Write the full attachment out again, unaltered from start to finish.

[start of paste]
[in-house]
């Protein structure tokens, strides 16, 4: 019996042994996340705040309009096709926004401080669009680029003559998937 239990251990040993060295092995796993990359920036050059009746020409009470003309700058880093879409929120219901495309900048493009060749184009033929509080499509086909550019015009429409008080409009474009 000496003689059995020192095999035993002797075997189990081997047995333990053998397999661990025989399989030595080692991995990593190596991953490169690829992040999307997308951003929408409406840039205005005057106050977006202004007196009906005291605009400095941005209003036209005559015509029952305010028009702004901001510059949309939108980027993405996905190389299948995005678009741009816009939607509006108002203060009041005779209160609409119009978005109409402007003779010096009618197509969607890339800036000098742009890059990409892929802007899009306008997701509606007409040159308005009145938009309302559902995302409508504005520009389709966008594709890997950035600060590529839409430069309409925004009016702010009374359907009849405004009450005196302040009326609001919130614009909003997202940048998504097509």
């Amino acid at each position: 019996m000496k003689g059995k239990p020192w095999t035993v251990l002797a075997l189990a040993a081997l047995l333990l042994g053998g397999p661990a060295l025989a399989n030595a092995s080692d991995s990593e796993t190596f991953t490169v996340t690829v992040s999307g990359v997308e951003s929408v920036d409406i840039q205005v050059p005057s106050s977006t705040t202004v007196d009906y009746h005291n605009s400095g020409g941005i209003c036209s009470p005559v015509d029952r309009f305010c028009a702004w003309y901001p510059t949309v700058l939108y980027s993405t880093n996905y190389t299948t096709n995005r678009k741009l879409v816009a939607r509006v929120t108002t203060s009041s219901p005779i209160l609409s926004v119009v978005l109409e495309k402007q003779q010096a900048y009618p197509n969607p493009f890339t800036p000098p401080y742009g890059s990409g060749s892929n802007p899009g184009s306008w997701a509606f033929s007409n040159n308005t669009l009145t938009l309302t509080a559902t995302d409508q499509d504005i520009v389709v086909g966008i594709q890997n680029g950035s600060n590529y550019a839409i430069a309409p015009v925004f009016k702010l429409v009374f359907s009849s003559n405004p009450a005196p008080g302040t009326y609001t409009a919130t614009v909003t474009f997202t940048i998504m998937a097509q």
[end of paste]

[in-house]
């Protein structure tokens, strides 16, 4: 019996042994996340705040309009096709926004401080669009680029003559998937 239990251990040993060295092995796993990359920036050059009746020409009470003309700058880093879409929120219901495309900048493009060749184009033929509080499509086909550019015009429409008080409009474009 000496003689059995020192095999035993002797075997189990081997047995333990053998397999661990025989399989030595080692991995990593190596991953490169690829992040999307997308951003929408409406840039205005005057106050977006202004007196009906005291605009400095941005209003036209005559015509029952305010028009702004901001510059949309939108980027993405996905190389299948995005678009741009816009939607509006108002203060009041005779209160609409119009978005109409402007003779010096009618197509969607890339800036000098742009890059990409892929802007899009306008997701509606007409040159308005009145938009309302559902995302409508504005520009389709966008594709890997950035600060590529839409430069309409925004009016702010009374359907009849405004009450005196302040009326609001919130614009909003997202940048998504097509």
């Amino acid at each position: 019996m000496k003689g059995k239990p020192w095999t035993v251990l002797a075997l189990a040993a081997l047995l333990l042994g053998g397999p661990a060295l025989a399989n030595a092995s080692d991995s990593e796993t190596f991953t490169v996340t690829v992040s999307g990359v997308e951003s929408v920036d409406i840039q205005v050059p005057s106050s977006t705040t202004v007196d009906y009746h005291n605009s400095g020409g941005i209003c036209s009470p005559v015509d029952r309009f305010c028009a702004w003309y901001p510059t949309v700058l939108y980027s993405t880093n996905y190389t299948t096709n995005r678009k741009l879409v816009a939607r509006v929120t108002t203060s009041s219901p005779i209160l609409s926004v119009v978005l109409e495309k402007q003779q010096a900048y009618p197509n969607p493009f890339t800036p000098p401080y742009g890059s990409g060749s892929n802007p899009g184009s306008w997701a509606f033929s007409n040159n308005t669009l009145t938009l309302t509080a559902t995302d409508q499509d504005i520009v389709v086909g966008i594709q890997n680029g950035s600060n590529y550019a839409i430069a309409p015009v925004f009016k702010l429409v009374f359907s009849s003559n405004p009450a005196p008080g302040t009326y609001t409009a919130t614009v909003t474009f997202t940048i998504m998937a097509q």